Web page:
“This is a shame on Israeli society,” Benn says. “They are law abiding people and they should just let them live and leave them alone.”

Michael was a star track and field athlete in Eritrea when, at 17, he was conscripted into the military. There, he says spent a year under what he called a strict regime. “The army commanders used us to do whatever they want,” Michael said. He recalls waking up at dawn and being shipped to a farm daily. He, along with other soldiers, would be forced to construct buildings which he says he didn’t know how to. There were days when he would work tirelessly without rest or food.

“They diverted my mind and interrupted me from attending school,” he says.  “They interrupted me from everything.” Many Eritreans have been conscripted into the army for life with no ability to leave. After a year of service, Michael escaped. “When I saw that my dream was completely destroyed by the government, I said that’s it.” He left without telling his family, fearing that he would put them in danger.

Michael says he escaped death several times crossing borders in Sudan and Egypt. He was shot at three times. His first stop was Sudan where he spent a year but as a Christian in a Muslim Sudan he faced violence and discrimination.

Michael says he witnessed mothers torn from their children, killings, and sexual abuse on his journey to Israel. He “thought I could get asylum here and be safe. I expected to get status and live a normal life because in the Christian world, Israel is a good country.”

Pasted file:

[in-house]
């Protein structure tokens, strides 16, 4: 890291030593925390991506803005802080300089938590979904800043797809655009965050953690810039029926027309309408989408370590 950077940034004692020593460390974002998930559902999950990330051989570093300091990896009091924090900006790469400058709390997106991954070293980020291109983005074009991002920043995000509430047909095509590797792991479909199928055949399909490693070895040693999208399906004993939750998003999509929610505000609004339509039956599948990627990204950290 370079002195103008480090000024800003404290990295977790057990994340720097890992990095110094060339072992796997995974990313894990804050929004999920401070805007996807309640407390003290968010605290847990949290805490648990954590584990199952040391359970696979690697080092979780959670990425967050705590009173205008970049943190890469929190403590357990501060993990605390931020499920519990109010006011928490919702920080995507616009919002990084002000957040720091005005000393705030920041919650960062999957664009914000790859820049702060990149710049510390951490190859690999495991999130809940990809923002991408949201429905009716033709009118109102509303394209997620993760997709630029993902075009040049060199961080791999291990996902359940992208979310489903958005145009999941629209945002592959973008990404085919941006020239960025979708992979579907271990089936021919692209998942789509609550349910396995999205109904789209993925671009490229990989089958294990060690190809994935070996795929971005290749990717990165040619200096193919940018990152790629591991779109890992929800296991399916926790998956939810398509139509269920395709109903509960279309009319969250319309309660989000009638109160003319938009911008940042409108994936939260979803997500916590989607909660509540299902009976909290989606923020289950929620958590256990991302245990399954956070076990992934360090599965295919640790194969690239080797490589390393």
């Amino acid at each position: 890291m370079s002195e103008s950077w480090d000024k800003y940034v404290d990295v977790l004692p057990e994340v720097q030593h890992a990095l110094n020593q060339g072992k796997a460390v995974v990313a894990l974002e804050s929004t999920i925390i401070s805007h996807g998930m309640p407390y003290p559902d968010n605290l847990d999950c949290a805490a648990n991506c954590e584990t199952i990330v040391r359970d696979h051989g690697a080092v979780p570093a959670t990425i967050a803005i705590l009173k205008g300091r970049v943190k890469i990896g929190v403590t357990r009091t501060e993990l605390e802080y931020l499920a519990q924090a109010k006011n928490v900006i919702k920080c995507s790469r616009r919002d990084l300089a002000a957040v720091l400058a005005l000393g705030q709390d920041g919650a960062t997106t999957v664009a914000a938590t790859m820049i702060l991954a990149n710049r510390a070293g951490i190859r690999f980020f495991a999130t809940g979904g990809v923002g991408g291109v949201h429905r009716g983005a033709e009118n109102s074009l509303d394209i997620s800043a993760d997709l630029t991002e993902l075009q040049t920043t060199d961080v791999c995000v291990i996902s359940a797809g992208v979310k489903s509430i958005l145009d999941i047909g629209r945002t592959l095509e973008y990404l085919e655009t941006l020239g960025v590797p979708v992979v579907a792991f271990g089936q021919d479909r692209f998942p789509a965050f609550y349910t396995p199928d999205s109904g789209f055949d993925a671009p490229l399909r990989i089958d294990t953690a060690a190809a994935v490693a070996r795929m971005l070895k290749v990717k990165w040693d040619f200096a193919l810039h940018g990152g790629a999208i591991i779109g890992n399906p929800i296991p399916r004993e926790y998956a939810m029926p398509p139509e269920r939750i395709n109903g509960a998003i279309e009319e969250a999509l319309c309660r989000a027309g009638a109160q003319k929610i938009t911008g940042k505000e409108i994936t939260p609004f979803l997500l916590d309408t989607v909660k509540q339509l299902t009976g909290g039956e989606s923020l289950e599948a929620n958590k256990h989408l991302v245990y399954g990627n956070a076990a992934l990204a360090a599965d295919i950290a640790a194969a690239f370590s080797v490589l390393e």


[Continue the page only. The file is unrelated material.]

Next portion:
Helen Kidane, the director of Eritrean Community Center, left Eritrea for Israel in 2011. Like Michael, she left because of government oppression and her father’s incarceration. “It’s difficult to live in Eritrea,” Kidane says. But her transit from Eritrea through Sinai was “traumatizing.”

Photo by Tiffany S. Thomas

“The army commanders used us to do whatever they want. They diverted my mind and interrupted me from attending school.They interrupted me from everything.”

The 27-year-old Kidane recalled women being raped or torn apart from their children on the trail. They encountered organ trafficking rings. Throughout her center, Kidane says there are women who are pregnant, not by their husbands, but by kidnappers in the Sinai desert.

Though they are safe now, unless they are granted asylum, the future is uncertain. “We can’t go back to Eritrea because we will go to jail so we have to stay here,” Kidane says. “Nobody is thinking about us or helping us.” She says the center is working to minimize the problems, but they are not permanent solutions. “I am always sad because we don’t know what’s next but I do what I can for the women,” Kidane says.

Embarking upon his ninth year as an Israeli resident, Michael said he has several challenges. Working as a chef in a local Italian restaurant doesn’t provide sufficient income. Along with inadequate income, racism is also a hurdle that Michael along with thousands of Eritreans have faced in Israel.

It has been three years since Michael applied for asylum, but no word yet on the status of his application.